Yes, X-Men Origins: Wolverine is as bad as it sounds. Hopefully, my description of the plot has made it sound worse. What I mentioned in the introduction about Deadpool cleaning up the timeline says about all you need to know about the movie. I am sure that there are those out there who wish that a Deadpool had come along before the film was made to stop it from being produced. Yet, here it is in all its tainted glory to be seen on Disney+, at least until the character gets recast and everything changes, which seems to happen with a dizzying frequency. In other words, why bother keeping track of any of this malarkey? At any rate, if you find yourself stuck watching this film, and you are looking for some kind of redeeming value to which to cling in the midst of the torture, allow me to offer my Catholic insight. Throughout the film, Victor is encouraging Logan to unleashed the animal side of the hero. Victor revels in his primal instincts, and his larger than normal canines and finger nails give him an appearance reminiscent of his super-villain codename Sabertooth, though the sobriquet is strangely not said in the film. Of course, God did not create us to give into such base desires. Then again, He did not create mutants like in the movie, you know, in case you had not noticed. I appreciate Logan’s desire to not become the monster that he is urged to let loose. Internally, there is a struggle for the character, which is the only part of the movie with any substance, though it is clearly not fully explored. I relate this to the way there is a struggle for our souls. The enemy wants us to give in to the ways of the world, to become the animal, whereas God calls us to higher purposes, like putting aside our desire for revenge to help others. This is the underlying theme of the film. It is unfortunate that it is wrapped up in the rest of it.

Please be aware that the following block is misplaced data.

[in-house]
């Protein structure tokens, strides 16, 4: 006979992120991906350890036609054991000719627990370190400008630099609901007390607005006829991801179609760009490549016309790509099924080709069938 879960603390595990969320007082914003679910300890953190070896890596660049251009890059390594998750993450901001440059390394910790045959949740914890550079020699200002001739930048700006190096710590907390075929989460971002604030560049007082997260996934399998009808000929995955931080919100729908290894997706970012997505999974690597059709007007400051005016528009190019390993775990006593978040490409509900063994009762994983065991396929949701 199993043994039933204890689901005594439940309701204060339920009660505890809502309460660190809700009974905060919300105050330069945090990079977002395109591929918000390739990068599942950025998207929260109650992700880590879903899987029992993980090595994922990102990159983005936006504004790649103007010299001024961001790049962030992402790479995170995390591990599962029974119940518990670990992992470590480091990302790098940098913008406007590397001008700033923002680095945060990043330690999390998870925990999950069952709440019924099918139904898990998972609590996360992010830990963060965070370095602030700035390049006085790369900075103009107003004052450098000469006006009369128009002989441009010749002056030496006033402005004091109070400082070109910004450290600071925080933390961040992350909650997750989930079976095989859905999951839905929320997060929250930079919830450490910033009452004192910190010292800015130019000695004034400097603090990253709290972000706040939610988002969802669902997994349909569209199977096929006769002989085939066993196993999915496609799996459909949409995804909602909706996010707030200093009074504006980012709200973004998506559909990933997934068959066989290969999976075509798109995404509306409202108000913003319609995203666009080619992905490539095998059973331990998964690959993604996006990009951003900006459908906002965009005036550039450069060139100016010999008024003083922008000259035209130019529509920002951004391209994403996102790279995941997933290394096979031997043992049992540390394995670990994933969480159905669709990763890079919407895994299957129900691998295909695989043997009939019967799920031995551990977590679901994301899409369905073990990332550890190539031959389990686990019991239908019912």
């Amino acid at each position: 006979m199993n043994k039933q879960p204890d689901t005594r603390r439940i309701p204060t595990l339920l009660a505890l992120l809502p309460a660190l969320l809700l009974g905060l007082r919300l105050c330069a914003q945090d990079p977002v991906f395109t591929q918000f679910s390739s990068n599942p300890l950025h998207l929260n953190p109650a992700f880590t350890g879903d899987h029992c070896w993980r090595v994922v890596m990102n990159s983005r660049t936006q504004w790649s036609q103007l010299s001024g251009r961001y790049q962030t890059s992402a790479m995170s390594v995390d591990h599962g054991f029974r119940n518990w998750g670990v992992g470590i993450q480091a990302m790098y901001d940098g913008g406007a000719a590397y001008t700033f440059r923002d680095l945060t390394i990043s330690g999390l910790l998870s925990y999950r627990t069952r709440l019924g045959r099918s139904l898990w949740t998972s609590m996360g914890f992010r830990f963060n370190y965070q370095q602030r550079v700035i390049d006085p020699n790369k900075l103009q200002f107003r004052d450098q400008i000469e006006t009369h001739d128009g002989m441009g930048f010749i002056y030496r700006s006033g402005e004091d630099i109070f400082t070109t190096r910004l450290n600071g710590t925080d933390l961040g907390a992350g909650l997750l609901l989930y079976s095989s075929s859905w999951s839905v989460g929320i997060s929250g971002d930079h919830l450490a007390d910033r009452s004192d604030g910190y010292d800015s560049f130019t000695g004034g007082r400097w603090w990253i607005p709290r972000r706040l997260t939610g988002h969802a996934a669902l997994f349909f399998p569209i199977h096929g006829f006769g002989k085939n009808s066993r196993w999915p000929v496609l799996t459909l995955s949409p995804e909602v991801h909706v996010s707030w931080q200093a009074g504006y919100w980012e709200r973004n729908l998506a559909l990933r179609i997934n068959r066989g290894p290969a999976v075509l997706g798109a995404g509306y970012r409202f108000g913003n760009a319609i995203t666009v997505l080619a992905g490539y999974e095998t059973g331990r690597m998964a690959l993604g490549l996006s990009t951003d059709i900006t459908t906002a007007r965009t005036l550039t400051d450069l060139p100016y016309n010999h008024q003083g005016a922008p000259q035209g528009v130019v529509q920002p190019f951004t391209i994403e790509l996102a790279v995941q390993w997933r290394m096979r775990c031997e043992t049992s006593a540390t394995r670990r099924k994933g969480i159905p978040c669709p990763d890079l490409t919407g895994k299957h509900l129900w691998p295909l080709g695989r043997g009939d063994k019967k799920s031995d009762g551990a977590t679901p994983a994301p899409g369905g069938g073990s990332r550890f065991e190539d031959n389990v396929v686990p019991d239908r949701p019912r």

As I said in the previous paragraph, there is no reason to watch X-Men Origins: Wolverine. There is nothing all that objectionable about it, even if it is a tad on the violent side. At times it borders on being so bad that it almost makes it worth seeing to understand the depths of the silliness. If this sort of pursuit does not interest you, which is probable, then by all means, skip it.